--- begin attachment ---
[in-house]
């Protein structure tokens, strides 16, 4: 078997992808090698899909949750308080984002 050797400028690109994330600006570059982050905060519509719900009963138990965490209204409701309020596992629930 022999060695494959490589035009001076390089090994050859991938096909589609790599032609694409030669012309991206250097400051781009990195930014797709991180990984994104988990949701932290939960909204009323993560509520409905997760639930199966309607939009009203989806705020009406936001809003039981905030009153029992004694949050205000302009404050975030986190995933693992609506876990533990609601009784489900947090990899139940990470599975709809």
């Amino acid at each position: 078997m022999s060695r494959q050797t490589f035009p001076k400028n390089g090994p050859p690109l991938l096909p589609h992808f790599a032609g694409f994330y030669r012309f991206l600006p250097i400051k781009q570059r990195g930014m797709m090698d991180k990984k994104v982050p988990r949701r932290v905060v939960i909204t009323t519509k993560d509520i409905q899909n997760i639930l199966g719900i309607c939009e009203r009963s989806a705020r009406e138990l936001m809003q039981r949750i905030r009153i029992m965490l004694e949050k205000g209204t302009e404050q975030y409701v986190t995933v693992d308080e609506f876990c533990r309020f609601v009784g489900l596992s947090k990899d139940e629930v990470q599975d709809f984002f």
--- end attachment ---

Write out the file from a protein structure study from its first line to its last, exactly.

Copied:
[in-house]
């Protein structure tokens, strides 16, 4: 078997992808090698899909949750308080984002 050797400028690109994330600006570059982050905060519509719900009963138990965490209204409701309020596992629930 022999060695494959490589035009001076390089090994050859991938096909589609790599032609694409030669012309991206250097400051781009990195930014797709991180990984994104988990949701932290939960909204009323993560509520409905997760639930199966309607939009009203989806705020009406936001809003039981905030009153029992004694949050205000302009404050975030986190995933693992609506876990533990609601009784489900947090990899139940990470599975709809």
């Amino acid at each position: 078997m022999s060695r494959q050797t490589f035009p001076k400028n390089g090994p050859p690109l991938l096909p589609h992808f790599a032609g694409f994330y030669r012309f991206l600006p250097i400051k781009q570059r990195g930014m797709m090698d991180k990984k994104v982050p988990r949701r932290v905060v939960i909204t009323t519509k993560d509520i409905q899909n997760i639930l199966g719900i309607c939009e009203r009963s989806a705020r009406e138990l936001m809003q039981r949750i905030r009153i029992m965490l004694e949050k205000g209204t302009e404050q975030y409701v986190t995933v693992d308080e609506f876990c533990r309020f609601v009784g489900l596992s947090k990899d139940e629930v990470q599975d709809f984002f």